Of the two, No Mother to Guide Her is the far superior production. The story revolves around a beautiful young girl, Rose (Cori Clark Nelson), who is being courted by arch criminal John Livingstone (Dean Strange). Rose is secretly married to Livingstone's former partner, Ralph Carlton (Joe Holt), who is attempting to go straight. The terrific ensemble cast manages to keep the show lively and interesting despite gaps in the script's continuity and logic. Jennifer McKenna as Mother Taggert is especially noteworthy: This diminutive actress brings a hammy relish to her over-the-top characterization of a conniving gypsy. Her mad cackle and commanding stage presence supply most of the evening's laughs.
Strange, as the handsome but cruel villain, is also a treat. He prowls the stage with a sly confidence and delivers his lines with a deliberate meticulousness that always manages to seem unhurried despite the frenzy of gunshots, fist fights, and reversals of fortune that litter the play's action. In addition, Beth Tapper brings an eerie other-worldliness to her role as the abused orphan Bess. She's the character who has "no mother to guide her" and therefore falls into the hands of Mother Taggert, who keeps her drugged, kills her baby, and makes Bess her slave.
Christien Methot's lighting design helps to bring the melodrama's many scenes to life. A particularly clever invention is a portable box that uses a fan, some white cloth, and colored gels to create the illusion of an open flame. The most delightful aspect of the production, however, has got to be the original music created by the ensemble and Jim Simpson, played by a three-person band. Karen Larsen on fiddle, James Ruchala on banjo, and Jeremy Blynn on drums/percussion set the mood and pacing for the entire show; for example, a slow drumbeat heightens the dramatic tension during a scene wherein the show's heroine is tricked into marrying the villain. At other times, the lively bluegrass flavor of the music keeps the energy of the cast hopping.
Thankfully, the same band is also used to good effect in Billy the Kid. Here, folk-inspired music underscores almost the entire play. Woods' script gives a romanticized and apocryphal treatment to the legend of the famous outlaw, including the circumstances that led to his criminal career, his quest for revenge against the man he believes murdered his parents, and his last stand. (There is a bit of a twist from other versions of the story to ensure a happy ending.)
The production is cast across racial and gender lines, which makes for some interesting characterizations and also blunts the blatant racism that is so much a part of the play. For instance, two elderly Confederate soldiers are played by African-American actors, while Billy is played by a young woman. Simone White, in the title role, has a slim boyish figure that serves her well and a calm demeanor that is suited to Billy's interactions with the various buffoons he encounters. However, when called upon to reach emotional heights, the actress is unable to deliver.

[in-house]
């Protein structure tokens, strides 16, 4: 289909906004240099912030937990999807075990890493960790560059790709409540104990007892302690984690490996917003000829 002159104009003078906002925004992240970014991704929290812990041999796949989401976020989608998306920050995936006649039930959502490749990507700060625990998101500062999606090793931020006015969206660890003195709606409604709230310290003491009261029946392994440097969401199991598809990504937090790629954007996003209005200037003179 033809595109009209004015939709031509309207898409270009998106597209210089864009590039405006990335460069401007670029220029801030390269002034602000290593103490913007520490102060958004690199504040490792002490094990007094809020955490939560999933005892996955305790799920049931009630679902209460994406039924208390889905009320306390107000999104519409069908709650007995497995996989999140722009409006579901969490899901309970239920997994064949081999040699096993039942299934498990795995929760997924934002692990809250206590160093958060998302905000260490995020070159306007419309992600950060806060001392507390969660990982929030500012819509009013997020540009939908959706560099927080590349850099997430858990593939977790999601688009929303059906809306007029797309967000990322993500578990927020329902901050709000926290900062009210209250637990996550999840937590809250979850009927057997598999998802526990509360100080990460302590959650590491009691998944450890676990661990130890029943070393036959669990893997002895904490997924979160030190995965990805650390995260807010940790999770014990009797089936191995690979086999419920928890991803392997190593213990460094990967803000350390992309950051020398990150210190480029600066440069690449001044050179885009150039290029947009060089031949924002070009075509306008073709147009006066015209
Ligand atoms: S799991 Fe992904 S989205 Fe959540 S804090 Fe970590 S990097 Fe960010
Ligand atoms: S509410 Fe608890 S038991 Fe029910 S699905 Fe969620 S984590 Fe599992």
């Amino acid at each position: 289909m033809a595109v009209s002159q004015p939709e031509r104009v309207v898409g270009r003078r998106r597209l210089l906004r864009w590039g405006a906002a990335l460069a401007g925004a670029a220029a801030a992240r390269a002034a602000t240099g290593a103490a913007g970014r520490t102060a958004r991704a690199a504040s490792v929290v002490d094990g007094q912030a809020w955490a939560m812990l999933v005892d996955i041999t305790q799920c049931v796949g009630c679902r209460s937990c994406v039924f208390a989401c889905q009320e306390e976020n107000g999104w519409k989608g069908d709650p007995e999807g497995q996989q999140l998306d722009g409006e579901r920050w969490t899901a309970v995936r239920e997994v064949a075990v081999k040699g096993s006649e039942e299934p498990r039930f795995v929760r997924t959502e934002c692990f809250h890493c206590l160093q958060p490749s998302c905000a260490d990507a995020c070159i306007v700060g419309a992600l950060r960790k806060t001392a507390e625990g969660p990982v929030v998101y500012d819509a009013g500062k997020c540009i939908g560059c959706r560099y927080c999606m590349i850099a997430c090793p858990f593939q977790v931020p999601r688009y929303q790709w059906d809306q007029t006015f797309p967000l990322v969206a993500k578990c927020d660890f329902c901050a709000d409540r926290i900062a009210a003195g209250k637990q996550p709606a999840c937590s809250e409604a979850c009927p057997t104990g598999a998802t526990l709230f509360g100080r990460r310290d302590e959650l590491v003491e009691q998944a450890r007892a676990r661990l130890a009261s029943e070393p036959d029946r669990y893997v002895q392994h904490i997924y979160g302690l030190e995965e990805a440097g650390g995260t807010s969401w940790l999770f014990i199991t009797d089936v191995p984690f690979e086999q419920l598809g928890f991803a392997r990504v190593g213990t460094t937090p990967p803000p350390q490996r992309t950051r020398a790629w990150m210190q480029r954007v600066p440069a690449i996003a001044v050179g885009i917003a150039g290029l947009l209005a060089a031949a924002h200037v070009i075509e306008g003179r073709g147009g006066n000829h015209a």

The highlight of the show is the performance of Tim Cummings as the villainous Boyd Denver. It's hard to wring subtlety out of melodrama but, somehow, Cummings manages to do so. He can convey a wealth of information through a brief, sly smile, yet he's also capable of the hyperactive antics that the role sometimes calls for. Most impressively, he manages to endow his character with an emotional complexity that is only hinted at in the script. This is particularly striking in Denver's final scene with Billy where, for a moment, the villain seems all too painfully human.
Unfortunately, the rest of the cast never transcends the fact that their characters were written in broadly painted strokes. They also lack the comic timing it requires to make some of the playwright's admittedly lame jokes work. An extended sequence revolving around a possible morphine poisoning falls completely flat; likewise, an argument between the two confederate soldiers also fails to excite interest.
The blame for this must partially fall upon Simpson, although the director manages to keep the show theatrically engaging overall. In both Billy the Kid and No Mother to Guide Her, Simpson frames the productions by employing an Impresario (Jun Kim) to welcome the audience, "conduct" the scene changes (sometimes with baton in hand), and serve as a reminder that this is, indeed, just a show. The director also uses two actors dressed in blue Chinoiserie-inspired outfits to move around scenery and set pieces. Presumably, they are meant to function in the manner of kuroko, the invisible stagehands of Kabuki and Noh dramas. Simpson seems to want to bring the Asian performance tradition into a context fitting the westward American expansion; hence, the stagehands are called "coolies," a slang term for migrant (often unskilled) Asian laborers. Though the costumes are historically inaccurate, the concept works well enough.
Neither of these two shows match the wit and ingenuity of another of Simpson's Asian-influenced productions: the 1999 Obie Award-winning Benten Kozo, based on a Kabuki play by Kawatake Mokuami. They're also unlikely to make you want to go out and read more 19th century American melodramas. Still, they do afford an intriguing glimpse into American theater history.